It’s another stress when a loved one is ill – having money in your pocket or bank account to cope with hospital car park charges. That’s on top of everything else – loss of income, fuel/travel costs each day to visit, long journeys, extra childminding costs perhaps, food when you’re travelling, new nightwear and toiletries for hospital – it can be a long list.

If you’re the person who is sick, you have the physical and emotional stresses of being ill as well. Throw car park charges in on top of all that and it could be the straw that breaks the patient’s spirit.

There have been Government promises since 2020 to cap daily car park charges at hospitals at €10 – but this still hasn’t happened. Back in 2018, the Health Service Executive (HSE), undertook a national review of car parking charges at the request of the then Minister for Health Simon Harris.

Organisations such as Age Action Ireland and the Irish Cancer Society have long been calling for a reduction in car parking charges and standardised charges across the country but judging by the HSE response to our query, a decision on all this is a long way off yet.

What has changed?

So what changes have taken place in the eight years since Irish Country Living did the last survey in 2016?

Cork University Hospital’s (CUH), daily rate has gone from €10 to €15 and Louth County now has a daily charge of €20, for example, which wasn’t there before.

Prices stayed the same at Tallaght, St Vincent’s and Cappagh Hospital in Dublin as well as Kilkenny, Waterford, Wexford and Limerick hospitals.

Kerry and Naas prices have gone down slightly as have CHI at Crumlin and Our Lady of Lourdes. This hospital was the dearest for car parking charges in 2016. It has gone down from €20 per day in the long-term car park to €10 per day now.

St Luke’s, Kilkenny was the cheapest, and still is the most reasonable, charging €4 per day.

It is now easier to find out what car parking charges are at hospitals. In 2016, hospital website information wasn’t easy to access; but the information is now more readily available on websites.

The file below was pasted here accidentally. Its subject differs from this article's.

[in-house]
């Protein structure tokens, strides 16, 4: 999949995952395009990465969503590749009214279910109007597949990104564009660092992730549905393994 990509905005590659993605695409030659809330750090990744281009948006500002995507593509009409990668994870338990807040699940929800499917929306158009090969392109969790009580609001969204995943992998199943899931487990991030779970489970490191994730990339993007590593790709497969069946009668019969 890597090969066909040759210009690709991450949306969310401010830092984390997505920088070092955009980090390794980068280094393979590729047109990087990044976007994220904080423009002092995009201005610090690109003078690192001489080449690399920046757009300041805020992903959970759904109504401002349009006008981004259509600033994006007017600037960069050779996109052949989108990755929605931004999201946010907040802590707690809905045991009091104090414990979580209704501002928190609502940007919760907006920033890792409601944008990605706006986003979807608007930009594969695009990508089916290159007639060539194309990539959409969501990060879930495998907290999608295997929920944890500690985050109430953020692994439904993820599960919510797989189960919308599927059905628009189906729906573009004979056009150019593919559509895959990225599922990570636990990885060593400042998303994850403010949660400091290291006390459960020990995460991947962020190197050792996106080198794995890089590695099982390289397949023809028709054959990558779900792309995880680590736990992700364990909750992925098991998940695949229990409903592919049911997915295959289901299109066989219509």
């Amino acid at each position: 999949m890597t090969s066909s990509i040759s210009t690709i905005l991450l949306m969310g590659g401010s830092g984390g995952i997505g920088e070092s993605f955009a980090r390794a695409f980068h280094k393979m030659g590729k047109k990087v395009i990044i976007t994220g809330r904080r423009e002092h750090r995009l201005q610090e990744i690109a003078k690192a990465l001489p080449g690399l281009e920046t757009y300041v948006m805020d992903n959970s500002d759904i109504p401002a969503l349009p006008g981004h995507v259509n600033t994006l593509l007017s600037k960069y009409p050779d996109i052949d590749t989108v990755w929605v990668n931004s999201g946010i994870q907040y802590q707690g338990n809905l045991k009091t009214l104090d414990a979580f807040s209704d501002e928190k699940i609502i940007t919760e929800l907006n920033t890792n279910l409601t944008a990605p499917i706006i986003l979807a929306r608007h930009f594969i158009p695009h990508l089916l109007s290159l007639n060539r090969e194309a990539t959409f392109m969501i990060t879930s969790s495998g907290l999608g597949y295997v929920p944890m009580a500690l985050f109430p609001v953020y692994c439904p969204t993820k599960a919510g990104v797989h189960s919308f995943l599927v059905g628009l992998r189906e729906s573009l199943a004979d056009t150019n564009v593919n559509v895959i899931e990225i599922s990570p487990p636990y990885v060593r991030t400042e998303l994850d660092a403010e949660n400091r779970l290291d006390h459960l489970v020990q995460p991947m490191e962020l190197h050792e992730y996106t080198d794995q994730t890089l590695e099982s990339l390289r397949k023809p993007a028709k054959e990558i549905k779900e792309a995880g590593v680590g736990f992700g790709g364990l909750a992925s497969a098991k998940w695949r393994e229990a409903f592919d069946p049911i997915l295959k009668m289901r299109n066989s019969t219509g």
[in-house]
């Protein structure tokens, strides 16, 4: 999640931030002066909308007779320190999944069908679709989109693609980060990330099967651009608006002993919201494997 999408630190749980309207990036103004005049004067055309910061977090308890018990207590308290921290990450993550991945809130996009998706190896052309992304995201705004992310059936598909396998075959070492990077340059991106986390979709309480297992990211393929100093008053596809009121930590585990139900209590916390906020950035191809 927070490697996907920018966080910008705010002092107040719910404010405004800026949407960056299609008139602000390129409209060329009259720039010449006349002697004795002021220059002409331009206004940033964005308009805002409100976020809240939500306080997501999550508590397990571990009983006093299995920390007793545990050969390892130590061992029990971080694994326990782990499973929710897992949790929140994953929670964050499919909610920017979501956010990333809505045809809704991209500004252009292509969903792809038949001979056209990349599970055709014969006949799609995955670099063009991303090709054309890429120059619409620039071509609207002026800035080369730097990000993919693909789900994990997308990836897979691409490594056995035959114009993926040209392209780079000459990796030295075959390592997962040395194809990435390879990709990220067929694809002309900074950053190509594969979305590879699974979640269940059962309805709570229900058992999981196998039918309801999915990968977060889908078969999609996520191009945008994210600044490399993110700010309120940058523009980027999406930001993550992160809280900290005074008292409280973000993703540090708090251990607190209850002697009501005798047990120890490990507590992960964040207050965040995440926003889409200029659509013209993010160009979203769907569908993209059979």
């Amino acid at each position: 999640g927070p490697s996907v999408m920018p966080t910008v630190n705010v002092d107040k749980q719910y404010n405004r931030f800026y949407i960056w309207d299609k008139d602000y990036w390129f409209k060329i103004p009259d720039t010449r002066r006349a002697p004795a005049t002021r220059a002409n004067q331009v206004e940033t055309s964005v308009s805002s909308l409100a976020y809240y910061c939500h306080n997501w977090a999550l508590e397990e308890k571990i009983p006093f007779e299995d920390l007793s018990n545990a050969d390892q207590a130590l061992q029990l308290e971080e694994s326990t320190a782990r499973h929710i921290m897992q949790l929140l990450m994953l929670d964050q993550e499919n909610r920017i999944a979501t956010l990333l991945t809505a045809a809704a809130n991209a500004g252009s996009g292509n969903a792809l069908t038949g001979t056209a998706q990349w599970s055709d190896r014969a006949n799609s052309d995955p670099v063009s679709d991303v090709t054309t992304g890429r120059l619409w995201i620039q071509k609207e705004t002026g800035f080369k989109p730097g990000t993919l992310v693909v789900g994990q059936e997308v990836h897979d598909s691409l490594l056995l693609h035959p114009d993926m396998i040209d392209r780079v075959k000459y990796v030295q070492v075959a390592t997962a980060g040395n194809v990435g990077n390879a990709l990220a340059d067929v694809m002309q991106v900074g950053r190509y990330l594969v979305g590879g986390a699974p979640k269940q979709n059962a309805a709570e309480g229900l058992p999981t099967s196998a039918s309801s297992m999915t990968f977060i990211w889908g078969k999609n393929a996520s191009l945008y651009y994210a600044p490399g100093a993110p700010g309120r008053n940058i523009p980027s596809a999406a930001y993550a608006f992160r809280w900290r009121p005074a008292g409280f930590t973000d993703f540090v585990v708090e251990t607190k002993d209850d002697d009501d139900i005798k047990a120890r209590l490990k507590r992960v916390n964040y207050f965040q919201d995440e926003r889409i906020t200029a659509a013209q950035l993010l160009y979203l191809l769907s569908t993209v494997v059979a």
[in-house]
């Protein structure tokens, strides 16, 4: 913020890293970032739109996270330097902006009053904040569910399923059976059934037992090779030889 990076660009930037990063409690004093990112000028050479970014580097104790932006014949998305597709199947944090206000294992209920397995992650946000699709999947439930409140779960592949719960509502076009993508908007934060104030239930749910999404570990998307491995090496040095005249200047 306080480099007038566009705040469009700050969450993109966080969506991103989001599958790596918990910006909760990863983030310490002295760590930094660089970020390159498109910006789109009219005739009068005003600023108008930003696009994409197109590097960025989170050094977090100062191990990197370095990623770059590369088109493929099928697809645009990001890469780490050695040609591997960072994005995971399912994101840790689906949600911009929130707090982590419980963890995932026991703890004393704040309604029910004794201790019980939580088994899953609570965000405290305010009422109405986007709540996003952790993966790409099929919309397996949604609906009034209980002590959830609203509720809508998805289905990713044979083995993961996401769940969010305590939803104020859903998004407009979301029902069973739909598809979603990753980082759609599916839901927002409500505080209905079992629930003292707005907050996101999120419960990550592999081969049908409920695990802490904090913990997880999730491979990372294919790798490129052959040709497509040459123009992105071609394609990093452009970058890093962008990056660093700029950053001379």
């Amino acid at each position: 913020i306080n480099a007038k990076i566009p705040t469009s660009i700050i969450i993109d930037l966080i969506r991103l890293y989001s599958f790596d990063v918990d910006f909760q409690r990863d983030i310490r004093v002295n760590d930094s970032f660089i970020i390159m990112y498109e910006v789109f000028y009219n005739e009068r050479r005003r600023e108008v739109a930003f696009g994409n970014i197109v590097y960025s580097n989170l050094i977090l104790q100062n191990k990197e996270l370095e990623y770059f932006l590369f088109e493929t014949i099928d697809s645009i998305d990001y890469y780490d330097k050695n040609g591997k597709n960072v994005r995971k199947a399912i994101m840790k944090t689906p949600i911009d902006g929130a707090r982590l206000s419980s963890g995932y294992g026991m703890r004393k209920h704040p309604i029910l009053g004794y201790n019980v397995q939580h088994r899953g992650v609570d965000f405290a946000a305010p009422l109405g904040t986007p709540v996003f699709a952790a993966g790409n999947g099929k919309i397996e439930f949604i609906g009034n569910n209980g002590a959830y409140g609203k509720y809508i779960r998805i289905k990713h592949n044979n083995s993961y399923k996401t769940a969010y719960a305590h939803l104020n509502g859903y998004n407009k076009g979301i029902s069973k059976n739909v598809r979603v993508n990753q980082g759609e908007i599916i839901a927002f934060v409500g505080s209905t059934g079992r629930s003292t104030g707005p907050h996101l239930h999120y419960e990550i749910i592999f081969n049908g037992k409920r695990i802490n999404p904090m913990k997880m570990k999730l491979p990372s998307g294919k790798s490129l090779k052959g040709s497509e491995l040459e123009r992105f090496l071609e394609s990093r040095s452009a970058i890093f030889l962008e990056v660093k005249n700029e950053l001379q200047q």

Monitoring prices

The Irish Cancer Society is currently monitoring prices also and their very useful map of hospital car park prices can be found at (see car parking charges on opposite page). You can also visit to find the closest parking facility to your destination. It will tell you how much it will cost and whether there are spaces available.

Steve Dempsey, Director of Advocacy and Communications, Irish Cancer Society, says: “The Irish Cancer Society has been campaigning to see car parking charges for cancer patients abolished across public hospitals for 10 years.

“In 2016, we published a ‘Park the Charges’ report. Promises were made by the Government to deliver, and that didn’t happen.

“In 2020, there was a Government commitment to cap the charges and that hasn’t been delivered on yet. Then in 2022, we published ‘The Hidden Costs of Hospital Car Parking for Families’ report.

Steve Dempsey, Director of Advocacy and Communications, Irish Cancer Society.

“In Ireland, one in two people will experience a cancer diagnosis at some point in their life. There is not a family in this country that hasn’t been touched by the disease. We hear time and time again from patients about the stress and toll a diagnosis can have – dealing with that dreadful news, that upheaval in your life, most likely having to put work on pause, and dealing with financial pressures, and on top of that, when they go to hospital for life-saving treatment, they are hit with car-parking charges.”

Dempsey says that right now, it’s a “postcode lottery”.

“A recent tally from the Irish Cancer Society shows that about 40% of the cancer treatment hospitals in Ireland charge cancer patients’ full cost for parking their car to attend their life-saving treatment. For patients attending every day, five days per week over a four-week period – at €15 per day, that quickly spirals into €300 in the space of a month.